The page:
Helping AN Patients Regain Body Awareness

Breathing, balance, and stability
are affected by AN.

Reprinted from Eating Disorders Review
March/April 2012 Volume 23, Number 2
©2012 Gürze Books

A Norwegian physiotherapist suggests that body-awareness-oriented therapies should precede the introduction of physical activity and exercise programs for patients with anorexia nervosa (AN). According to Liv-Jorunn Kolnes, of the Department for Eating Disorders at Oslo University Hospital, Oslo, Norway, many AN patients have significantly impaired body awareness, an extremely constrained pattern of breathing, significant muscular tension, and poor postural stability, as well as an obsession with excessive exercise (Journal of Bodywork and Movement Therapies 2012; doi:10.1016/jbmt2011.11.005). They are thus “disembodied” and “disconnected” from their bodies.

The author, who is also the lead researcher and a specialist in Norwegian Psychomotor Physiotherapy (NPMP), has observed that patients with AN can benefit from a physiotherapeutic approach. The NPMP method of treatment is based on the premise that posture, respiration, muscle tension, and body awareness are closely related to emotional and psychological strain. According to Kolnes, personal experiences and stories are imprinted in and reflected in our bodies, and in NPMP special attention is given to breathing, body awareness, and body stability.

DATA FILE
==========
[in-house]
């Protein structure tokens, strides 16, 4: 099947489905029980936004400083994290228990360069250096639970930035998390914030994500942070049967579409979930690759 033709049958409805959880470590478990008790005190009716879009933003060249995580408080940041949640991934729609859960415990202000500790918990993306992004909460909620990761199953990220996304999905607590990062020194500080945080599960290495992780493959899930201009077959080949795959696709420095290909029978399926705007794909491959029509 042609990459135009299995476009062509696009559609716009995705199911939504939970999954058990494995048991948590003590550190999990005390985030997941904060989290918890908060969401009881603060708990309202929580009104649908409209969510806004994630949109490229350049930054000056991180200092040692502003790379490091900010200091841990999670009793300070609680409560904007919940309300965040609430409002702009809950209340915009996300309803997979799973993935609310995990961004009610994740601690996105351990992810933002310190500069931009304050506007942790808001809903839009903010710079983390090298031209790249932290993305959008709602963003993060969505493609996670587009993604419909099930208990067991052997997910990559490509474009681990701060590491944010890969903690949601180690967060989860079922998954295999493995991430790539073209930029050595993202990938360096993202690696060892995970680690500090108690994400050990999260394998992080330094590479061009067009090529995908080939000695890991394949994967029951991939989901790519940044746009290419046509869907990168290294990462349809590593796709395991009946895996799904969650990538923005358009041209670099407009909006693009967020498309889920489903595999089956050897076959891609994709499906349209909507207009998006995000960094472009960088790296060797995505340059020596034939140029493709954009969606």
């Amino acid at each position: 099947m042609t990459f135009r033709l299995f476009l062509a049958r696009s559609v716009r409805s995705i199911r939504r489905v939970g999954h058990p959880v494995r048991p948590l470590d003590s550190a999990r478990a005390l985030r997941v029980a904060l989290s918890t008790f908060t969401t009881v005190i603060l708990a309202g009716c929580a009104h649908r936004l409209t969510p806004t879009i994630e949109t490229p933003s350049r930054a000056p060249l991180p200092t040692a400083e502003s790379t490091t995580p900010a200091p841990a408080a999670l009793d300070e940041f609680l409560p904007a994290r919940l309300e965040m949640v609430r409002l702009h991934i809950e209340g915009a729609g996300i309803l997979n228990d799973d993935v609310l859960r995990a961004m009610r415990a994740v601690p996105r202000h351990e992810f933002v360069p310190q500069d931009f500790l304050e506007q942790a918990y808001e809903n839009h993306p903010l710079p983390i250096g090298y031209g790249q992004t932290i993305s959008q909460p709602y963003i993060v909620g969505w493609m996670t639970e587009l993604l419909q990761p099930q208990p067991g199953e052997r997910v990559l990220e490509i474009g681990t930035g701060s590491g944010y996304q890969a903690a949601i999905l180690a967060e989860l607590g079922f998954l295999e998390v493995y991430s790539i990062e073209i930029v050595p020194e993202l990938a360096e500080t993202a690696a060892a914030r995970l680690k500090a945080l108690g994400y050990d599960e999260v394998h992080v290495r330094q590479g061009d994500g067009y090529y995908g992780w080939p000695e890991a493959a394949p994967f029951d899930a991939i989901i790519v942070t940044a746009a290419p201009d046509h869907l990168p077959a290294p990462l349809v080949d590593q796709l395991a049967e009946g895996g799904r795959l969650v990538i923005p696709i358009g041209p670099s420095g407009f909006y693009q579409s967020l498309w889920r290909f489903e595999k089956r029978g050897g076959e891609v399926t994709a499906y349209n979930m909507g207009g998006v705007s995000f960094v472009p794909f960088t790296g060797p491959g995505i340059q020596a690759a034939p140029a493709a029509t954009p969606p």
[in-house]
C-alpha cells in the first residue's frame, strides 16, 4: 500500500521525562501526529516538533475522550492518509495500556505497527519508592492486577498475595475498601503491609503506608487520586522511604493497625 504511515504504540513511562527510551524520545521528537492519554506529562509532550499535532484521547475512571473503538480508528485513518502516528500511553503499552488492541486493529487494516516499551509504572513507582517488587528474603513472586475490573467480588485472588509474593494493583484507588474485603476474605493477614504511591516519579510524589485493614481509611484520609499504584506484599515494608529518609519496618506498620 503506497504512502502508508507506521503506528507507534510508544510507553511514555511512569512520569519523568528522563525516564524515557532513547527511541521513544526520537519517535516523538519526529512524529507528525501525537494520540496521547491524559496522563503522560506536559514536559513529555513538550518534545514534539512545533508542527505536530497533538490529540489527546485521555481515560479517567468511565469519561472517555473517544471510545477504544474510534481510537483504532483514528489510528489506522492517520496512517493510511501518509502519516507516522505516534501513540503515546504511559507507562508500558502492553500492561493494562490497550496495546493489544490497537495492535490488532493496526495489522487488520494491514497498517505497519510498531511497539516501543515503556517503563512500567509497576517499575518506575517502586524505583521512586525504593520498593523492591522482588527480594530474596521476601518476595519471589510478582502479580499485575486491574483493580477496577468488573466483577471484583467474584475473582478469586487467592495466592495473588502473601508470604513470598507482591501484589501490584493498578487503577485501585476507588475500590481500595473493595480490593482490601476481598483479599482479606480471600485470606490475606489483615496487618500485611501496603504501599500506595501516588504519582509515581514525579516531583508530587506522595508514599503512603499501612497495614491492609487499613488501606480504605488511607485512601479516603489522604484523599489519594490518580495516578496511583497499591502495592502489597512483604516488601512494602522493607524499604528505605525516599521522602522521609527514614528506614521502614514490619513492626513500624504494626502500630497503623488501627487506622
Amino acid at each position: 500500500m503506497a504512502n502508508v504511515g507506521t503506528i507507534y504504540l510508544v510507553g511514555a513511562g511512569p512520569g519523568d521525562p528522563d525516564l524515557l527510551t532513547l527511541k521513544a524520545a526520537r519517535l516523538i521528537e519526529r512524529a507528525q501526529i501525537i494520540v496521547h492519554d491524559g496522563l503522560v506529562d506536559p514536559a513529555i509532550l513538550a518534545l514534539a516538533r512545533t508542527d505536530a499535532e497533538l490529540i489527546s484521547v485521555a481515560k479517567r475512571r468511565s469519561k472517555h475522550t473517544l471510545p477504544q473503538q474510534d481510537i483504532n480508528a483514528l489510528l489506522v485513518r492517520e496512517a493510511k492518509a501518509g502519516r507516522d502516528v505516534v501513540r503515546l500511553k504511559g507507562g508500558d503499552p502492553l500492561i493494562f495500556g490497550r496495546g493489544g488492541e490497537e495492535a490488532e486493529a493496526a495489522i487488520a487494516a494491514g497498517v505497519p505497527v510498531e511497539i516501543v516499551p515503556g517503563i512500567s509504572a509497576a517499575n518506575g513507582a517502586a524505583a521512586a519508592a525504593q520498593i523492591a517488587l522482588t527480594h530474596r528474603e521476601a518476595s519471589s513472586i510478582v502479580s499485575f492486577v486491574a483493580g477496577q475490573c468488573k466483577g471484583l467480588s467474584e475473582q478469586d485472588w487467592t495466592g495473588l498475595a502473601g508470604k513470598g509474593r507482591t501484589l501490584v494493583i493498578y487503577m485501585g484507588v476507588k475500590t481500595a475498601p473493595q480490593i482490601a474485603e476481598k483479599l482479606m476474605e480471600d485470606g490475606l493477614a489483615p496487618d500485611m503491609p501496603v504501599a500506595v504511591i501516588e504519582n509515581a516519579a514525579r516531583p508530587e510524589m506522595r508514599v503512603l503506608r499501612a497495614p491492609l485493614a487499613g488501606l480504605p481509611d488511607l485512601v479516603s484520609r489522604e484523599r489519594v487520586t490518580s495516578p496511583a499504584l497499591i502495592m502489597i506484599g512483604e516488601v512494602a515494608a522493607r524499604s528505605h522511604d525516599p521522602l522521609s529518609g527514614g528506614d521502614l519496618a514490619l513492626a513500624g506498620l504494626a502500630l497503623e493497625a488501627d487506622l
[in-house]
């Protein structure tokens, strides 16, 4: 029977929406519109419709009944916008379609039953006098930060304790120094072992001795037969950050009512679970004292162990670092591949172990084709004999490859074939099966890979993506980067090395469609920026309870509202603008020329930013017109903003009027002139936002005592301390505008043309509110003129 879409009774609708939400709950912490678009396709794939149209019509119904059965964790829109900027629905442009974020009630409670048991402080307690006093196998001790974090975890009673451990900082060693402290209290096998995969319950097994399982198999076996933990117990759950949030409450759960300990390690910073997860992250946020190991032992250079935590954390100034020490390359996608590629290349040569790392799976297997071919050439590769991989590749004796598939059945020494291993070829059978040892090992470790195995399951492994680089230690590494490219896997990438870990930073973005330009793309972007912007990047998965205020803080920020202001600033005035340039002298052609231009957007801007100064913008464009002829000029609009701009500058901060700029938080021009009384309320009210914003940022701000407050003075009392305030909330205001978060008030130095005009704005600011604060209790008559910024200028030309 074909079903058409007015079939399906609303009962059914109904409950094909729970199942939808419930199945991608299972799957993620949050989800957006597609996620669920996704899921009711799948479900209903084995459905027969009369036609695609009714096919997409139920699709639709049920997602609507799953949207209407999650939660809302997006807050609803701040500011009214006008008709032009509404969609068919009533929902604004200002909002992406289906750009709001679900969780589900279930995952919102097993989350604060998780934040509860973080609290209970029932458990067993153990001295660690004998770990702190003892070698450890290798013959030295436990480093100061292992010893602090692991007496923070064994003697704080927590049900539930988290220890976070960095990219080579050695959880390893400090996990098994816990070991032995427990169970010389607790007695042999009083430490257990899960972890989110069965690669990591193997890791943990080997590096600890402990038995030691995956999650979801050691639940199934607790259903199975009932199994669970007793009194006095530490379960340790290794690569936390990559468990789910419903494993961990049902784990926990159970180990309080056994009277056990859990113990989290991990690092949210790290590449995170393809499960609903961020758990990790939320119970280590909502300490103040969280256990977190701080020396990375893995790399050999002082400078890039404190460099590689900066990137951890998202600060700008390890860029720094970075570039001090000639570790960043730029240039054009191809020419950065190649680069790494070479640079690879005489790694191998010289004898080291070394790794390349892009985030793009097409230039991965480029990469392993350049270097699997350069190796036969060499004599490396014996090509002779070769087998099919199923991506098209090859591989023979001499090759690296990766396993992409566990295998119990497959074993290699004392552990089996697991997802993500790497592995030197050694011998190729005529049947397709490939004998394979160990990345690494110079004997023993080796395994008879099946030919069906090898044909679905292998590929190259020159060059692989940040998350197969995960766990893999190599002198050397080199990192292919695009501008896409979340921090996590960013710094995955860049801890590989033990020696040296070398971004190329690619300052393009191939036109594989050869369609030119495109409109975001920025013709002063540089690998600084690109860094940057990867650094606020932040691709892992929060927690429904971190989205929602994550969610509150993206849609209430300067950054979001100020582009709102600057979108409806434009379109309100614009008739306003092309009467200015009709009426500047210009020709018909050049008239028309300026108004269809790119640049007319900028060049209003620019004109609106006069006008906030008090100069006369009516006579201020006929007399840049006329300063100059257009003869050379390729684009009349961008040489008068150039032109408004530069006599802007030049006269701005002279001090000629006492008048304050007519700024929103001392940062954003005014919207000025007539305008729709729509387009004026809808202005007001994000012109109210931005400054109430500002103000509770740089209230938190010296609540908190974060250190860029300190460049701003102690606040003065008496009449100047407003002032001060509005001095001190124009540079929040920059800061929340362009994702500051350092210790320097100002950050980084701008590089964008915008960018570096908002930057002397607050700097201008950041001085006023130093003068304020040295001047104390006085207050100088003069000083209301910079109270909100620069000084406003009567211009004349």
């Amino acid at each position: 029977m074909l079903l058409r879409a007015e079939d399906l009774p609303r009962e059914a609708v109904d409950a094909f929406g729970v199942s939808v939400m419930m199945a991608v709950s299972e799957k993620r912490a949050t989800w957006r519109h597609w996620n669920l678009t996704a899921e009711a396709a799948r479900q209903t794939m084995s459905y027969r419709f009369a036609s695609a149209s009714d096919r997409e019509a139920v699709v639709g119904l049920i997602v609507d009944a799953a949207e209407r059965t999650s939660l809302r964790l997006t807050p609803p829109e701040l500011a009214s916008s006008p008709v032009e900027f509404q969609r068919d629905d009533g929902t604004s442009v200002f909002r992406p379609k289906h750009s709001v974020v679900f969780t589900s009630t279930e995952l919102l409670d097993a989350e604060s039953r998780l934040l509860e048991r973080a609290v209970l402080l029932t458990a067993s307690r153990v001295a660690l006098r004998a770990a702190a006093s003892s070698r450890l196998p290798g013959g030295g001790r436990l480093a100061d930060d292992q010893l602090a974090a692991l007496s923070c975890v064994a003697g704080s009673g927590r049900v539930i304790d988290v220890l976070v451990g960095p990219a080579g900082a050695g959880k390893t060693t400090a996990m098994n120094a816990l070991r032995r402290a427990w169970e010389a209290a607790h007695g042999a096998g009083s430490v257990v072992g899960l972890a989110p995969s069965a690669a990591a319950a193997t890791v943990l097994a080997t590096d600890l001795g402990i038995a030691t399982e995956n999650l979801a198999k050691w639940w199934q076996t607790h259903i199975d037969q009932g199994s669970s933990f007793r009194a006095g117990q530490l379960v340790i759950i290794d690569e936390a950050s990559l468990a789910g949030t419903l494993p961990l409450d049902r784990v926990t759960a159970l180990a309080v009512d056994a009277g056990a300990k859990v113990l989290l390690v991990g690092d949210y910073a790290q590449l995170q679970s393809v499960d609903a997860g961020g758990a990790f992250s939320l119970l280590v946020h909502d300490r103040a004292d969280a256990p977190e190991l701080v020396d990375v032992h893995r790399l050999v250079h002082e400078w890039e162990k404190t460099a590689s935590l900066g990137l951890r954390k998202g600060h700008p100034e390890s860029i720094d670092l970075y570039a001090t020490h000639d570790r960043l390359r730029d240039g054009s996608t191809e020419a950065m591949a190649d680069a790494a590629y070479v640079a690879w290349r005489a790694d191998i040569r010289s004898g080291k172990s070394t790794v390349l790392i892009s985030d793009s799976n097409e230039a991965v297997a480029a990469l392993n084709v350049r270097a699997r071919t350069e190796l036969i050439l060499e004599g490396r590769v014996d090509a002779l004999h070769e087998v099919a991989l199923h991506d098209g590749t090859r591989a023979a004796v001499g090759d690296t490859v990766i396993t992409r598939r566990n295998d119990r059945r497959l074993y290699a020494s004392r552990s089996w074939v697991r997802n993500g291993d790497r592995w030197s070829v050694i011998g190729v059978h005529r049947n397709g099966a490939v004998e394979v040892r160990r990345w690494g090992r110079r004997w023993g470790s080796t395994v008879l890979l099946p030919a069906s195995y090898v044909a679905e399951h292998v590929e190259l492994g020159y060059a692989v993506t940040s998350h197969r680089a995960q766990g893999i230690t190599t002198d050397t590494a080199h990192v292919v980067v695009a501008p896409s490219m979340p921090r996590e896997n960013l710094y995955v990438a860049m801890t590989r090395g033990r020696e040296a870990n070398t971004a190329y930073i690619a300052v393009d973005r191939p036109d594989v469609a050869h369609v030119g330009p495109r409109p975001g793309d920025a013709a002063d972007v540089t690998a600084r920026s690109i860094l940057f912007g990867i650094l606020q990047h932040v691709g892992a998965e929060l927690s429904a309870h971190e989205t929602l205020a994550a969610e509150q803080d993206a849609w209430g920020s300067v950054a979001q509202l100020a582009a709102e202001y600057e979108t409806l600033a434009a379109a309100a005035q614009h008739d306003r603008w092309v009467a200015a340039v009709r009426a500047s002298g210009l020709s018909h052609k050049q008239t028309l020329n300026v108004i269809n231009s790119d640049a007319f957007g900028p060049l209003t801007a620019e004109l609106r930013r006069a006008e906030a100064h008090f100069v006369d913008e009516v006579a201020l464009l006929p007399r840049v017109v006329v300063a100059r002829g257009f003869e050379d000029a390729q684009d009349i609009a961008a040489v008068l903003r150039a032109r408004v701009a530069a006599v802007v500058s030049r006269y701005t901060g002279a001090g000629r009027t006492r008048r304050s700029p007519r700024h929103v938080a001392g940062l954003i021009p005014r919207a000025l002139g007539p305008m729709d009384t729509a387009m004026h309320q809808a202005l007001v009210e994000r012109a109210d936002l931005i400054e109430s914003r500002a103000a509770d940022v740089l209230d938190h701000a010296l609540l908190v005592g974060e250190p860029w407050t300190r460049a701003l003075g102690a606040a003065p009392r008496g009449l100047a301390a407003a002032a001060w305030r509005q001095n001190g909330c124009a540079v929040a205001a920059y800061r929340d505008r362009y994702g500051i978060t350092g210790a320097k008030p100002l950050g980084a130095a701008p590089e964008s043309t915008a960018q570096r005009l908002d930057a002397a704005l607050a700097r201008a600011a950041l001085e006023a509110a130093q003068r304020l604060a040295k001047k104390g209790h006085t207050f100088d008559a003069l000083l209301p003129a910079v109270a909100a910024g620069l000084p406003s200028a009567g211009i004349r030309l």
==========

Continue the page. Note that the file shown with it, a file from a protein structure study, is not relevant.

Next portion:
Dr. Kolnes notes that the aim of physiotherapeutic treatment is to help patients re-establish contact with their bodies and bodily sensations and to increase body awareness and “ownership” of their bodies. In the author’s experience, patients with AN are often confused about bodily sensations and states, have a lack of contact with their bodies and lack ability to describe bodily experiences. They also have a tendency to distance or dissociate themselves from their bodies—some even claim that they have no body and that they exist only in their own head. Some AN patients report they cannot feel their own feet and can’t tell if they are standing on their feet. Hilde Bruch was among the first researchers to report this finding.

According to Dr. Kolnes, an approach to improving AN patients’ body awareness may contribute to novel ways of sensing and interpreting bodily signals, to experience the body in a more differentiated way and to integrate the body as one’s own.

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